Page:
Going deeper into the diversity of cell interactions, Lu and Craft review recent evidence about the contribution of Tfr cells in the balance between productive immune responses and B cell memory and the maintenance of homeostasis for avoiding immunopathology.

Rivas et al., analyzing both murine models and data from human DLBCL patients, provide new evidence about the caretaker role of the cohesin complex in genomic stability of GC B-cells. They notably show that cohesin ATPase subunit Smc3 haploinsufficiency favors malignant transformation, through gene repression and impaired enhancer-promoter interactions, with loss of epigenetic modifiers (TET2 or KMT2D) preventing B-cell exit from the GC reaction and their commitment to plasma cell differentiation.

Schmiedel et al., using a Brg-1 deficient model, also provide data showing that ATPase, Brg1 and the BAF chromatin remodeling complex, are required for enhancer-promoter interactions which promote cell cycle-related gene expression during GC formation.

Dauba and Khamlichi review into much details the long -range promoter-enhancer interactions within the IgH locus which promotes chromatin remodeling and synapses between target switch sequences in a B-cell stimulation-dependent manner in order to support CSR. Dalloul et al. additionally provide new evidence that the process of Cclass switch recombination (CSR) can initiate even in the absence of the activation induced cytidine deaminase (AID) enzyme as an intrinsic ability of an appropriately conformed IgH locus to undergo recombination, so that AID is rather catalyzing and boosting CSR rather than initiating CSR in GC B-cells. Fuertes et al. finally review the role of multiple microRNAs (miRNAs) in the regulation of Tfh and GC B-cell responses as well as in B cell neoplasia and GC response dysregulation.

It altogether appears that cell fate decisions from GC B cells integrate both the quality and the cumulative amounts of signals that they have received from the Ag and their local microenvironment, following an instructive model, and their intrinsic ability to be committed to proliferation or differentiation, with cell death as another major fatal outcome of B cell activation and AID induction (24).

Author Contributions

All authors listed have made a substantial, direct, and intellectual contribution to the work, and approved it for publication.

Conflict of Interest

The authors declare that the research was conducted in the absence of any commercial or financial relationships that could be construed as a potential conflict of interest.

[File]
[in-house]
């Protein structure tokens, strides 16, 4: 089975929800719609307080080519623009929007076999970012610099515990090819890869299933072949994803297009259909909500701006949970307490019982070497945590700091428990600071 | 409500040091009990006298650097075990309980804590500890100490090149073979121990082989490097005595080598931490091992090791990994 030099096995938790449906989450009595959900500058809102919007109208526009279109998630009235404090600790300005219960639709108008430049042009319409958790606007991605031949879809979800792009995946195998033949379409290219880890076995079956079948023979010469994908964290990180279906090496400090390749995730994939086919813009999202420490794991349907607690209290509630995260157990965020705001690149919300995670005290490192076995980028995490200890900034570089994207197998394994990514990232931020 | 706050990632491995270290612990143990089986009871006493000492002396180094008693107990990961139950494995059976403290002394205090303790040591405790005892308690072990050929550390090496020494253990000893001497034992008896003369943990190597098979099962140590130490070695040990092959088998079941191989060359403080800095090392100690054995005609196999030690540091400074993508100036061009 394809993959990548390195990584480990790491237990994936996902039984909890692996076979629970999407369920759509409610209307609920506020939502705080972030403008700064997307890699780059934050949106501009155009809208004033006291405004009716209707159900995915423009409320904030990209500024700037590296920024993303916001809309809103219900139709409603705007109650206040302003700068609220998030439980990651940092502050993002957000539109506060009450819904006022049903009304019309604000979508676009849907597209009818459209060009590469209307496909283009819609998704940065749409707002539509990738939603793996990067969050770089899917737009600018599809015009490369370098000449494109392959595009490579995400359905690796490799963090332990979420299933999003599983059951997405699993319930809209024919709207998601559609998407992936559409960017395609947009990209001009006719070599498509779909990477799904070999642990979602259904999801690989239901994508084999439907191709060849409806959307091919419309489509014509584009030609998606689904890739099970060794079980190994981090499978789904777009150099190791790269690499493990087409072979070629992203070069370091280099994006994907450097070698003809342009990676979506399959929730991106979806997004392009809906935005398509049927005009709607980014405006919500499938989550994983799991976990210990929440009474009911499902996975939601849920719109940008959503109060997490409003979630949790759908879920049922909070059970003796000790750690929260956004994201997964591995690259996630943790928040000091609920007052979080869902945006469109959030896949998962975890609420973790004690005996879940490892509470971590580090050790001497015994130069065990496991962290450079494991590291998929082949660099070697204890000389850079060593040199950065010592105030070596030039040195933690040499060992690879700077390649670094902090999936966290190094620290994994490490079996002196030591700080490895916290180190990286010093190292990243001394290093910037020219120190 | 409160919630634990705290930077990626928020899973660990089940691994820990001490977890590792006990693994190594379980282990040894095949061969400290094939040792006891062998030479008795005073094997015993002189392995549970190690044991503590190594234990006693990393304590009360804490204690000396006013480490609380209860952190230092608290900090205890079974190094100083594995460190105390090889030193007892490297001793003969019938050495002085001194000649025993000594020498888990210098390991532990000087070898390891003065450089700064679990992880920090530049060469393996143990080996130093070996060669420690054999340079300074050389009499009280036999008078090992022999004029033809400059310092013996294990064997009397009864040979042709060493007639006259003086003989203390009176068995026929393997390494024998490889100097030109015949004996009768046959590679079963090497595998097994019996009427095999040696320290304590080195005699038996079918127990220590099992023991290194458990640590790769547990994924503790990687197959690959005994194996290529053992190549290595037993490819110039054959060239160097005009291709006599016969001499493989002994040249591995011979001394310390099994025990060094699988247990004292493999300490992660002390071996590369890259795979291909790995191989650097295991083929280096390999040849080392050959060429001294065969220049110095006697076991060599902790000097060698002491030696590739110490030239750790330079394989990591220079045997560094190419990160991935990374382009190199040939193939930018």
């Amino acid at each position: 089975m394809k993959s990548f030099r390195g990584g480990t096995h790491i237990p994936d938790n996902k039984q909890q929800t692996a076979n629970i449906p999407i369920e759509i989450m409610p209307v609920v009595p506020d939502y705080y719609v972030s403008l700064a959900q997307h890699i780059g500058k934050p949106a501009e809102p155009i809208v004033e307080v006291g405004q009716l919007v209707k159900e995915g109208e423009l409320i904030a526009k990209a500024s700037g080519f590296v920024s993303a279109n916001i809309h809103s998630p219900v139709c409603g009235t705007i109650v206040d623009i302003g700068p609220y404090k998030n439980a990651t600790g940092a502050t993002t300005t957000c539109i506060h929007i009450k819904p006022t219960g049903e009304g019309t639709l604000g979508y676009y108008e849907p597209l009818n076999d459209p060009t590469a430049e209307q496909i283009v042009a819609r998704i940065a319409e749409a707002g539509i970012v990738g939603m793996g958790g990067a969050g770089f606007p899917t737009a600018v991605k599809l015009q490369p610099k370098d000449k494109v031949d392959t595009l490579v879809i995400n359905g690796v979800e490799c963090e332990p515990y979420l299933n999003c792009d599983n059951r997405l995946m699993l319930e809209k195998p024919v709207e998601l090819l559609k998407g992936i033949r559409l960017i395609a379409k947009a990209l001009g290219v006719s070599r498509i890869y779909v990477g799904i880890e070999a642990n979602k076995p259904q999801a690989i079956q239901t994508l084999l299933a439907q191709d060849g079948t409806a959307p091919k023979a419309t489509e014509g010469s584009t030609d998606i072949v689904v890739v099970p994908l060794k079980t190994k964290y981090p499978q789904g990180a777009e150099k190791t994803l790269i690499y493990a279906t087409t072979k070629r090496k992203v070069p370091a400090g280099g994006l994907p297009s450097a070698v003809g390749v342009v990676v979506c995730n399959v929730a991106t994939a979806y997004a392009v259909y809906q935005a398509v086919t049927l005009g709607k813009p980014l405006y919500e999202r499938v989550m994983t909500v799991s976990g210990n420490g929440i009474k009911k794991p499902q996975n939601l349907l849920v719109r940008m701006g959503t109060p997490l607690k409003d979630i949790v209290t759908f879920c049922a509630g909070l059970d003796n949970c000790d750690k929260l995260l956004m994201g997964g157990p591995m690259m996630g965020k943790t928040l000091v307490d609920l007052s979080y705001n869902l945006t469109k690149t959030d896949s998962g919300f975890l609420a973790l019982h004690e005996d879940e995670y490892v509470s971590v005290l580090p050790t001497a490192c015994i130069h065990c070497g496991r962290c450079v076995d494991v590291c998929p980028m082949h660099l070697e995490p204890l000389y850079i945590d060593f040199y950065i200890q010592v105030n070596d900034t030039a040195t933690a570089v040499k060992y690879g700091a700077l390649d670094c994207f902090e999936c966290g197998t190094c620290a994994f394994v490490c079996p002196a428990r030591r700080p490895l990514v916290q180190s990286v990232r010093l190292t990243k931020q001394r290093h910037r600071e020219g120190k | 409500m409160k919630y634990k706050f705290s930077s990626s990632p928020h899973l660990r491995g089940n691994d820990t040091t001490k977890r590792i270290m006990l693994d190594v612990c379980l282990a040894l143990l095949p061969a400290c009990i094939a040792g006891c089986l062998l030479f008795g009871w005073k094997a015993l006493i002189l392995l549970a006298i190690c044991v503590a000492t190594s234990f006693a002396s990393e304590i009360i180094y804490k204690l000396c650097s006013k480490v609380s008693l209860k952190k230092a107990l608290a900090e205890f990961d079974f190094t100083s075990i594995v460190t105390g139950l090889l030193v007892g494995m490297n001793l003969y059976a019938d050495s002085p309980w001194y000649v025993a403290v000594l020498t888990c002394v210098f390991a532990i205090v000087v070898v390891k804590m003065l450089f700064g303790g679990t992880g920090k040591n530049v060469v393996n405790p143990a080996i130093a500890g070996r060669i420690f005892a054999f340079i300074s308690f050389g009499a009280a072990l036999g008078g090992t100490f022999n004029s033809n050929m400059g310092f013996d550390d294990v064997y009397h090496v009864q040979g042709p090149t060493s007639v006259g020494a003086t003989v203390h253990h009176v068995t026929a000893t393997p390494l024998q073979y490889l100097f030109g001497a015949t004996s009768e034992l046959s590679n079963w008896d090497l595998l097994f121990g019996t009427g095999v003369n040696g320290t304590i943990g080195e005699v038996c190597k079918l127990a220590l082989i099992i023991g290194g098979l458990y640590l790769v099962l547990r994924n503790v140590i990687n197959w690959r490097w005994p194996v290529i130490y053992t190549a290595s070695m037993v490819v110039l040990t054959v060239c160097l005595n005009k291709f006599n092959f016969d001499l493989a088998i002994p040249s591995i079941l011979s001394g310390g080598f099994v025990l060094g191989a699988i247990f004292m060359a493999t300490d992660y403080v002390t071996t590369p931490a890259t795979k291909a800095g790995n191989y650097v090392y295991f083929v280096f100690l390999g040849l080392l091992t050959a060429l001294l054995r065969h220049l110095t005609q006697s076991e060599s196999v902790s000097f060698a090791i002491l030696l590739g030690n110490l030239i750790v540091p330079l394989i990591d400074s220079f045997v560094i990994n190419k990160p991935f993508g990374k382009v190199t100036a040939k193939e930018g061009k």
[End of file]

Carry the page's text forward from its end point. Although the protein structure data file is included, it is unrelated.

Publisher’s Note

All claims expressed in this article are solely those of the authors and do not necessarily represent those of their affiliated organizations, or those of the publisher, the editors and the reviewers. Any product that may be evaluated in this article, or claim that may be made by its manufacturer, is not guaranteed or endorsed by the publisher.


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Keywords: germinal center (GC) B cell, affinity maturation, humoral immune response, Tertiary Lymphoid Structures (TLS), GC B cell outcomes, cell fate decision, B and T cell interactions, B cell lymphoma

Citation: Cogné M, Fest T and Aoufouchi S (2022) Editorial: Germinal Centers in Lymphoid and Non-Lymphoid Tissues: Adaptive and Evolving Structures. Front. Immunol. 13:880733. doi: 10.3389/fimmu.2022.880733

Received: 21 February 2022; Accepted: 07 March 2022;
Published: 29 March 2022.

Edited and reviewed by:

Harry W. Schroeder, University of Alabama, United States

Copyright © 2022 Cogné, Fest and Aoufouchi. This is an open-access article distributed under the terms of the Creative Commons Attribution License (CC BY). The use, distribution or reproduction in other forums is permitted, provided the original author(s) and the copyright owner(s) are credited and that the original publication in this journal is cited, in accordance with accepted academic practice. No use, distribution or reproduction is permitted which does not comply with these terms.

*Correspondence: Said Aoufouchi,

Disclaimer: All claims expressed in this article are solely those of the authors and do not necessarily represent those of their affiliated organizations, or those of the publisher, the editors and the reviewers. Any product that may be evaluated in this article or claim that may be made by its manufacturer is not guaranteed or endorsed by the publisher.